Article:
Thus in the sentence The bomb landed between the houses, the houses are seen as points that define the boundaries of the area of impact (so that we presume that none of the individual houses was hit).

    In The bomb landed among the houses, the area of impact is considered to be the general location of the houses, taken together (in which case it is left open whether any houses were hit).
     

    cruxcriticorum

    Senior Member
    United States, English
    Hi.

    What's the difference between/among both words? (If both mean the same)

    Thanks in advance,

    Winter.
    Hi Wintercrossing.

    Both "between" and "among" can have several meanings depending on the context. As a comparison, between is used when referring to individual people or things, and among is used when referring to part of a larger group.

    "What's the difference between both words?" :tick:
    "What's the difference among both words?" :cross:

    "There was unrest between the spectators." :cross:
    "There was unrest among the spectators." :tick:
     

    Old Novice

    Senior Member
    USA, English
    The classical distinction (i.e., it is what I was taught those many long years ago in school :D) is that "between" refers to comparisons between two and only two items/people/ideas, etc., while "among" refers to comparisons among three or more items/people/ideas, etc. But I believe this subject has been debated here before, I just can't find the thread. My memory is that not everyone agrees with the above distinction.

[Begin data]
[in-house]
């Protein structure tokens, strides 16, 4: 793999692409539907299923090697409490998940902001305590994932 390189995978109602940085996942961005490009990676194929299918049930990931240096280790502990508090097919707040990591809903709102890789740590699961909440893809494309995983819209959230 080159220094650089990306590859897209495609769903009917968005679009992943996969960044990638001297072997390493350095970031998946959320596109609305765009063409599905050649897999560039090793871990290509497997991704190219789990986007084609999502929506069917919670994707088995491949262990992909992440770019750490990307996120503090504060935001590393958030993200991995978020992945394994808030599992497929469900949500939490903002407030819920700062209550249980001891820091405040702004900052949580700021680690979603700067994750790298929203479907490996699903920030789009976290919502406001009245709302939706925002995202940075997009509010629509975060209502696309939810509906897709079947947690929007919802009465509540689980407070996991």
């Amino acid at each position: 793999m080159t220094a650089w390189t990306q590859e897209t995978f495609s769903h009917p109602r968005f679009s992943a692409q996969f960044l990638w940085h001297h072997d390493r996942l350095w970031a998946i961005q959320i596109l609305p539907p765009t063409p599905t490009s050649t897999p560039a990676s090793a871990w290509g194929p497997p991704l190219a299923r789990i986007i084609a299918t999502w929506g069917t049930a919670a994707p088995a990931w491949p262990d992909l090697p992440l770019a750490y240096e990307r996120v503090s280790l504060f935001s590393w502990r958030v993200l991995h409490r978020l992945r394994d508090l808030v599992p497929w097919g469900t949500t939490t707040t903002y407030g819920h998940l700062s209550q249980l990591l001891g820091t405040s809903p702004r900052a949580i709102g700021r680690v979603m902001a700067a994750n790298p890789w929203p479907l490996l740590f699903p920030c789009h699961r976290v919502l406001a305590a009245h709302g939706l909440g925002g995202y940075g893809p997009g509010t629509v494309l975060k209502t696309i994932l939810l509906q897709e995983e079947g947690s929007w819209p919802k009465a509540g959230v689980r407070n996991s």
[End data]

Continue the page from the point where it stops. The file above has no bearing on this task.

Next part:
river

    Senior Member
    U.S. English
    The OED makes this distinction:

    Between expresses one-to-one relations of many things (between you and I; you must find a balcance between family, solitude, and friends).

    Among expresses collecive and undefined relations (There is no honor among thieves; The five grandmothers have 25 grandchildren among them).
     

    miakanna

    Member
    Vic
    Català-Catalunya
    Hi!

    Between is used when talking about two items, and among is used when talking about three or more items.

    Anna
     

    JamesM

    Senior Member
    The OED makes this distinction:

    Between expresses one-to-one relations of many things (between you and I; you must find a balcance between family, solitude, and friends).